Yoyr Your Life’s Calling?
Three decades ago, I received my first electric typewriter. It was a beautiful, used blue Smith Corona Coronomatic typewriter, permanently secured in a sturdy, hard-sided brown carrying case with a thick black handle. My parents purchased it for my birthday present. They knew I wanted to become a writer and helped set me on my path.
That Smith Corona was stationed on my desk for years, the rock in the middle of a sea of books, stacks of paper and countless writing utensils. The thick, white power cord extended to the nearest outlet. Each night as I closed the cover to help keep out the dust, I was careful not to crimp the cord in the lid of the case.
There has never been another gift I loved or used as much. As I created and constructed stories, characters and new worlds, I spent more time with that machine than any other toy I owned. There was nothing like turning on the baby-blue Smith Corona and hearing the comforting whirr of the motor as it patiently hummed. Or the click of the feed roller as it accepted a blank sheet of paper onto the platen. It was always ready whenever I wanted to bring someone to life.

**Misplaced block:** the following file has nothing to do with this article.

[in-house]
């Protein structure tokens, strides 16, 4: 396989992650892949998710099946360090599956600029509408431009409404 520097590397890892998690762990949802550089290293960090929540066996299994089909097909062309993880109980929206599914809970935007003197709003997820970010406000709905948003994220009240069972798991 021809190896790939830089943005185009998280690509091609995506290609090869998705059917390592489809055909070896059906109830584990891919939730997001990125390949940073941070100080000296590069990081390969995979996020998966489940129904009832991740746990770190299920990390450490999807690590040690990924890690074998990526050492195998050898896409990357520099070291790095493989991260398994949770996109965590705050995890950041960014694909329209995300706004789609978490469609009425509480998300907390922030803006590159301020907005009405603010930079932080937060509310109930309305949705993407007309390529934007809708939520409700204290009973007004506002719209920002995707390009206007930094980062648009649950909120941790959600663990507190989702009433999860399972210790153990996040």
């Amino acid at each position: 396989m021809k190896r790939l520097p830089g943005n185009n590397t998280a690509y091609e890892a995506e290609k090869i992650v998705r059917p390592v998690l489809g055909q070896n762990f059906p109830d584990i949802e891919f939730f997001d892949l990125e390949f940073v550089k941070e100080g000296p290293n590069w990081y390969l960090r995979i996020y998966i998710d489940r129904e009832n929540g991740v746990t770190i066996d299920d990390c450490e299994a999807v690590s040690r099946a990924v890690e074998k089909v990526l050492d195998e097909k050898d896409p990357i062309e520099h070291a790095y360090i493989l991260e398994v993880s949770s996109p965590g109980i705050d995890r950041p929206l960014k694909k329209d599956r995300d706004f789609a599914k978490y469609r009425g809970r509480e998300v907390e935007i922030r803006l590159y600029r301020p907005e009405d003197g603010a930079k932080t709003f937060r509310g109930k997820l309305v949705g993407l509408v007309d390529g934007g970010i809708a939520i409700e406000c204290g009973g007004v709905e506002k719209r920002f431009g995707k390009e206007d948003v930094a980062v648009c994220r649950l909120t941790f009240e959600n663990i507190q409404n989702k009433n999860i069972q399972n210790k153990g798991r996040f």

As I was organizing my desk in my office this week, I came across a small strip of white paper. When I picked it up, fine white dust appeared on the surface of my desk and fingertips. My breath caught for a moment. Somehow, this fragile, little simple correction strip, which I had used to correct typos and other errors so many years ago, had survived multiple moves, cities and states. One lone piece of correction paper.
In an instant, I was transported back to my childhood, seated at my desk under the sloping eave in my bedroom. For hours at a time, it was the safest place on earth where I created new worlds and people. I remember always being happy when I wrote. It was my words and my stories. All I wanted to do was entertain people.
I can’t remember exactly when I disposed of the typewriter and its case, but it was probably around the time I purchased my first computer and printer. Some people are good about holding on to mementos but, as technology advanced, I let the old go to make room for the new. This little strip of white correction paper that suddenly appeared though, will stay put in my desk, a reminder of the passion I feel for my craft.
I would like to know: what do you have that reminds you of your life’s calling?